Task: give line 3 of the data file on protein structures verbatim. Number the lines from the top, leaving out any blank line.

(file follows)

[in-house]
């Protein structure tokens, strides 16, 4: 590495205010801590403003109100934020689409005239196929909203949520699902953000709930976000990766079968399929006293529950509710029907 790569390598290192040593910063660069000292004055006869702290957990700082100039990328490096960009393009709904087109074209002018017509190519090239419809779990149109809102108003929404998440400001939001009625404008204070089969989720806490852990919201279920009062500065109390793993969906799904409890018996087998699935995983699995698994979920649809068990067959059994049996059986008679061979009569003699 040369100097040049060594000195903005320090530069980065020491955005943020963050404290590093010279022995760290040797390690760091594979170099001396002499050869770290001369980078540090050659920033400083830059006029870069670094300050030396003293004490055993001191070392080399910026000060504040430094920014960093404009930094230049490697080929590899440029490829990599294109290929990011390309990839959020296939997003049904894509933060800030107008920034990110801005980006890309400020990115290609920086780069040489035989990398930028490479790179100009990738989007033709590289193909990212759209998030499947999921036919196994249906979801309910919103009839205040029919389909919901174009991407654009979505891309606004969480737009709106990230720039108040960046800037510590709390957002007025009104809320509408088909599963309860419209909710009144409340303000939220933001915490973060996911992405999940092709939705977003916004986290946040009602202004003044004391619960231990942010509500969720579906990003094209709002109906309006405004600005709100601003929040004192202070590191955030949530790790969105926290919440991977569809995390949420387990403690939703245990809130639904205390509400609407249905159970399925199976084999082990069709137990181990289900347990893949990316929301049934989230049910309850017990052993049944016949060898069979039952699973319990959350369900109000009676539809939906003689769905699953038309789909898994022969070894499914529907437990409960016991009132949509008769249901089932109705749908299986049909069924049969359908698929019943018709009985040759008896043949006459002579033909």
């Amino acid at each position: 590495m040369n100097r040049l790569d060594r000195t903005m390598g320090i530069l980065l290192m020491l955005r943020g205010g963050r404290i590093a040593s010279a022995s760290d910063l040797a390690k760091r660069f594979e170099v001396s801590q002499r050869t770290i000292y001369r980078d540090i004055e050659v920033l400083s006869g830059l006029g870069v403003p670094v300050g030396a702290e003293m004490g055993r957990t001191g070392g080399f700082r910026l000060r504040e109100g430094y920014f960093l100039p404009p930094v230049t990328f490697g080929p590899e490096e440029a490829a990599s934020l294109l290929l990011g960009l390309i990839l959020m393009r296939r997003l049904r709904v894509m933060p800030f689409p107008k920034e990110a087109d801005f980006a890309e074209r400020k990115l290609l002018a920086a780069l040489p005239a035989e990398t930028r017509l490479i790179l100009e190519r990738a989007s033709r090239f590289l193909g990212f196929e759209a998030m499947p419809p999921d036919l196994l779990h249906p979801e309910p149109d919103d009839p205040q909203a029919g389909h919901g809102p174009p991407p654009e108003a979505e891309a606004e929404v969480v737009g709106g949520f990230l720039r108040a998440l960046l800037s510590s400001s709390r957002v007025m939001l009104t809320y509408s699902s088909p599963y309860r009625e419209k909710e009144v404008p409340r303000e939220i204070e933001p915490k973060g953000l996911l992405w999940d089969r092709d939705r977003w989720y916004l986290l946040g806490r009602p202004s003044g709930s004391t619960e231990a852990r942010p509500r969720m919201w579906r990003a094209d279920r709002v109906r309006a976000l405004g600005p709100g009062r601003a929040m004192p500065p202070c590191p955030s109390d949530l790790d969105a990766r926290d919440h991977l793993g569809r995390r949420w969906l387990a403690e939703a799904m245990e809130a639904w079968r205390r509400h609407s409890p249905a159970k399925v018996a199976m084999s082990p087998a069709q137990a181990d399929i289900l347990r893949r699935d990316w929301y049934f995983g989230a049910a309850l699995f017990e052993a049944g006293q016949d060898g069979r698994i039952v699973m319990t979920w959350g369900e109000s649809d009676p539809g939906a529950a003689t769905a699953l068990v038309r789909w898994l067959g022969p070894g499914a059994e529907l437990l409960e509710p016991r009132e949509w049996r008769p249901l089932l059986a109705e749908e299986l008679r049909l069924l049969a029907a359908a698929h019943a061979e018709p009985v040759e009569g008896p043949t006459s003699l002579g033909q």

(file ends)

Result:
């Amino acid at each position: 590495m040369n100097r040049l790569d060594r000195t903005m390598g320090i530069l980065l290192m020491l955005r943020g205010g963050r404290i590093a040593s010279a022995s760290d910063l040797a390690k760091r660069f594979e170099v001396s801590q002499r050869t770290i000292y001369r980078d540090i004055e050659v920033l400083s006869g830059l006029g870069v403003p670094v300050g030396a702290e003293m004490g055993r957990t001191g070392g080399f700082r910026l000060r504040e109100g430094y920014f960093l100039p404009p930094v230049t990328f490697g080929p590899e490096e440029a490829a990599s934020l294109l290929l990011g960009l390309i990839l959020m393009r296939r997003l049904r709904v894509m933060p800030f689409p107008k920034e990110a087109d801005f980006a890309e074209r400020k990115l290609l002018a920086a780069l040489p005239a035989e990398t930028r017509l490479i790179l100009e190519r990738a989007s033709r090239f590289l193909g990212f196929e759209a998030m499947p419809p999921d036919l196994l779990h249906p979801e309910p149109d919103d009839p205040q909203a029919g389909h919901g809102p174009p991407p654009e108003a979505e891309a606004e929404v969480v737009g709106g949520f990230l720039r108040a998440l960046l800037s510590s400001s709390r957002v007025m939001l009104t809320y509408s699902s088909p599963y309860r009625e419209k909710e009144v404008p409340r303000e939220i204070e933001p915490k973060g953000l996911l992405w999940d089969r092709d939705r977003w989720y916004l986290l946040g806490r009602p202004s003044g709930s004391t619960e231990a852990r942010p509500r969720m919201w579906r990003a094209d279920r709002v109906r309006a976000l405004g600005p709100g009062r601003a929040m004192p500065p202070c590191p955030s109390d949530l790790d969105a990766r926290d919440h991977l793993g569809r995390r949420w969906l387990a403690e939703a799904m245990e809130a639904w079968r205390r509400h609407s409890p249905a159970k399925v018996a199976m084999s082990p087998a069709q137990a181990d399929i289900l347990r893949r699935d990316w929301y049934f995983g989230a049910a309850l699995f017990e052993a049944g006293q016949d060898g069979r698994i039952v699973m319990t979920w959350g369900e109000s649809d009676p539809g939906a529950a003689t769905a699953l068990v038309r789909w898994l067959g022969p070894g499914a059994e529907l437990l409960e509710p016991r009132e949509w049996r008769p249901l089932l059986a109705e749908e299986l008679r049909l069924l049969a029907a359908a698929h019943a061979e018709p009985v040759e009569g008896p043949t006459s003699l002579g033909q």